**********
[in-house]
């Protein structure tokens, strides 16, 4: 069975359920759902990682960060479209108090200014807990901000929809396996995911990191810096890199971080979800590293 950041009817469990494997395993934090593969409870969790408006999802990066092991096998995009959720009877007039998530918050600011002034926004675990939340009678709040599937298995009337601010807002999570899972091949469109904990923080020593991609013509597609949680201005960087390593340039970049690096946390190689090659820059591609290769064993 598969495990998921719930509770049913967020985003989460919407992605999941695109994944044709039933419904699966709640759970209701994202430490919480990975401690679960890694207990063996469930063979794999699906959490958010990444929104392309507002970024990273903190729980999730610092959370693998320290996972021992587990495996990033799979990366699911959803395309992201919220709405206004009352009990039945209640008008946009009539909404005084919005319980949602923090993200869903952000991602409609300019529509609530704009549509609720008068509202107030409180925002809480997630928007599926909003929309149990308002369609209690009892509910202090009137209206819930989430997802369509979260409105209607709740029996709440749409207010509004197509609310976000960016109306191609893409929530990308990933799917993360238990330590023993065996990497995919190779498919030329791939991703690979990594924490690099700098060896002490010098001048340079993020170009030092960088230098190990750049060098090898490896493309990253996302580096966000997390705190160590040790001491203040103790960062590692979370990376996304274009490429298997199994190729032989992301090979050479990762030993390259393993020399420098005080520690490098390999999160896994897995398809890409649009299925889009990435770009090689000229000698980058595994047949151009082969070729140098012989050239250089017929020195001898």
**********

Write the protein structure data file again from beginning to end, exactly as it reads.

[in-house]
């Protein structure tokens, strides 16, 4: 069975359920759902990682960060479209108090200014807990901000929809396996995911990191810096890199971080979800590293 950041009817469990494997395993934090593969409870969790408006999802990066092991096998995009959720009877007039998530918050600011002034926004675990939340009678709040599937298995009337601010807002999570899972091949469109904990923080020593991609013509597609949680201005960087390593340039970049690096946390190689090659820059591609290769064993 598969495990998921719930509770049913967020985003989460919407992605999941695109994944044709039933419904699966709640759970209701994202430490919480990975401690679960890694207990063996469930063979794999699906959490958010990444929104392309507002970024990273903190729980999730610092959370693998320290996972021992587990495996990033799979990366699911959803395309992201919220709405206004009352009990039945209640008008946009009539909404005084919005319980949602923090993200869903952000991602409609300019529509609530704009549509609720008068509202107030409180925002809480997630928007599926909003929309149990308002369609209690009892509910202090009137209206819930989430997802369509979260409105209607709740029996709440749409207010509004197509609310976000960016109306191609893409929530990308990933799917993360238990330590023993065996990497995919190779498919030329791939991703690979990594924490690099700098060896002490010098001048340079993020170009030092960088230098190990750049060098090898490896493309990253996302580096966000997390705190160590040790001491203040103790960062590692979370990376996304274009490429298997199994190729032989992301090979050479990762030993390259393993020399420098005080520690490098390999999160896994897995398809890409649009299925889009990435770009090689000229000698980058595994047949151009082969070729140098012989050239250089017929020195001898």